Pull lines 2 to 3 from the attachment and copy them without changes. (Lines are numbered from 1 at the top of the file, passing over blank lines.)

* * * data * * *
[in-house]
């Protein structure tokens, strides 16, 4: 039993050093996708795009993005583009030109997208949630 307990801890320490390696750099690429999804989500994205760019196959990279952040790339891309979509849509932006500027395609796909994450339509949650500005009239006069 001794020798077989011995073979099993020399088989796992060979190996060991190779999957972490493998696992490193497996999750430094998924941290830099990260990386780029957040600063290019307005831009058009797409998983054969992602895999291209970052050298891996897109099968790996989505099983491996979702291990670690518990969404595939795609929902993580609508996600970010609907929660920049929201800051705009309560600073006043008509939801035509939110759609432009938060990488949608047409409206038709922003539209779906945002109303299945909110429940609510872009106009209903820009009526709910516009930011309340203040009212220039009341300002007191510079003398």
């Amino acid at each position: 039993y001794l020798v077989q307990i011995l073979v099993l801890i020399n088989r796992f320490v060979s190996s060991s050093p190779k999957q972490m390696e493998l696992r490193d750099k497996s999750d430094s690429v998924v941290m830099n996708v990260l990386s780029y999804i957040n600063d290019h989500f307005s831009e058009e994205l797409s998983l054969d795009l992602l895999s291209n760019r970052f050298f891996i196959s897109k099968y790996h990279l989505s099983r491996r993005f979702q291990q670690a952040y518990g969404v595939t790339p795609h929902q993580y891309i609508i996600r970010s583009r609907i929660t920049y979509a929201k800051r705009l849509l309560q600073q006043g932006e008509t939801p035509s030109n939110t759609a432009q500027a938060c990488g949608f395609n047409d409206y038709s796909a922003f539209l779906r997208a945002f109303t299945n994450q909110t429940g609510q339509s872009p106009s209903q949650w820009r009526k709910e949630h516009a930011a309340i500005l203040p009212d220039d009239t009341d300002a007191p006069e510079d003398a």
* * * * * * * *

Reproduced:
């Protein structure tokens, strides 16, 4: 039993050093996708795009993005583009030109997208949630 307990801890320490390696750099690429999804989500994205760019196959990279952040790339891309979509849509932006500027395609796909994450339509949650500005009239006069 001794020798077989011995073979099993020399088989796992060979190996060991190779999957972490493998696992490193497996999750430094998924941290830099990260990386780029957040600063290019307005831009058009797409998983054969992602895999291209970052050298891996897109099968790996989505099983491996979702291990670690518990969404595939795609929902993580609508996600970010609907929660920049929201800051705009309560600073006043008509939801035509939110759609432009938060990488949608047409409206038709922003539209779906945002109303299945909110429940609510872009106009209903820009009526709910516009930011309340203040009212220039009341300002007191510079003398």
């Amino acid at each position: 039993y001794l020798v077989q307990i011995l073979v099993l801890i020399n088989r796992f320490v060979s190996s060991s050093p190779k999957q972490m390696e493998l696992r490193d750099k497996s999750d430094s690429v998924v941290m830099n996708v990260l990386s780029y999804i957040n600063d290019h989500f307005s831009e058009e994205l797409s998983l054969d795009l992602l895999s291209n760019r970052f050298f891996i196959s897109k099968y790996h990279l989505s099983r491996r993005f979702q291990q670690a952040y518990g969404v595939t790339p795609h929902q993580y891309i609508i996600r970010s583009r609907i929660t920049y979509a929201k800051r705009l849509l309560q600073q006043g932006e008509t939801p035509s030109n939110t759609a432009q500027a938060c990488g949608f395609n047409d409206y038709s796909a922003f539209l779906r997208a945002f109303t299945n994450q909110t429940g609510q339509s872009p106009s209903q949650w820009r009526k709910e949630h516009a930011a309340i500005l203040p009212d220039d009239t009341d300002a007191p006069e510079d003398a």